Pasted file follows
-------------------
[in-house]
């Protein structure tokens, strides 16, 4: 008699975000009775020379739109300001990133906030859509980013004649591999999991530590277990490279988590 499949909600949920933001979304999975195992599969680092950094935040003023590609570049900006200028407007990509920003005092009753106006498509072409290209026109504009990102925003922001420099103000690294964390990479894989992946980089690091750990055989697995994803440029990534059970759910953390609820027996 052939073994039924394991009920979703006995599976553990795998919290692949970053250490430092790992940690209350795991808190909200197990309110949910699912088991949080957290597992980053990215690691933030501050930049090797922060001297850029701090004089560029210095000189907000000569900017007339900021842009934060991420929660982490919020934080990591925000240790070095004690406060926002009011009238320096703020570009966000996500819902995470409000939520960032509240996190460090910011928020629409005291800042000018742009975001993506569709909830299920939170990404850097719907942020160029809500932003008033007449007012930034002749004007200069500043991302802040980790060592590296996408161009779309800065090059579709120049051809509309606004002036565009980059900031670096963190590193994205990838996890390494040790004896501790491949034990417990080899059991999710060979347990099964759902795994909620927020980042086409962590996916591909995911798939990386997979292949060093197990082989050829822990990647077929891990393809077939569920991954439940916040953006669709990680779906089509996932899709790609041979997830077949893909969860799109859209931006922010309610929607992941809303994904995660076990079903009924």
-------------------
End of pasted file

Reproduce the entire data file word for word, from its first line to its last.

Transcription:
[in-house]
């Protein structure tokens, strides 16, 4: 008699975000009775020379739109300001990133906030859509980013004649591999999991530590277990490279988590 499949909600949920933001979304999975195992599969680092950094935040003023590609570049900006200028407007990509920003005092009753106006498509072409290209026109504009990102925003922001420099103000690294964390990479894989992946980089690091750990055989697995994803440029990534059970759910953390609820027996 052939073994039924394991009920979703006995599976553990795998919290692949970053250490430092790992940690209350795991808190909200197990309110949910699912088991949080957290597992980053990215690691933030501050930049090797922060001297850029701090004089560029210095000189907000000569900017007339900021842009934060991420929660982490919020934080990591925000240790070095004690406060926002009011009238320096703020570009966000996500819902995470409000939520960032509240996190460090910011928020629409005291800042000018742009975001993506569709909830299920939170990404850097719907942020160029809500932003008033007449007012930034002749004007200069500043991302802040980790060592590296996408161009779309800065090059579709120049051809509309606004002036565009980059900031670096963190590193994205990838996890390494040790004896501790491949034990417990080899059991999710060979347990099964759902795994909620927020980042086409962590996916591909995911798939990386997979292949060093197990082989050829822990990647077929891990393809077939569920991954439940916040953006669709990680779906089509996932899709790609041979997830077949893909969860799109859209931006922010309610929607992941809303994904995660076990079903009924």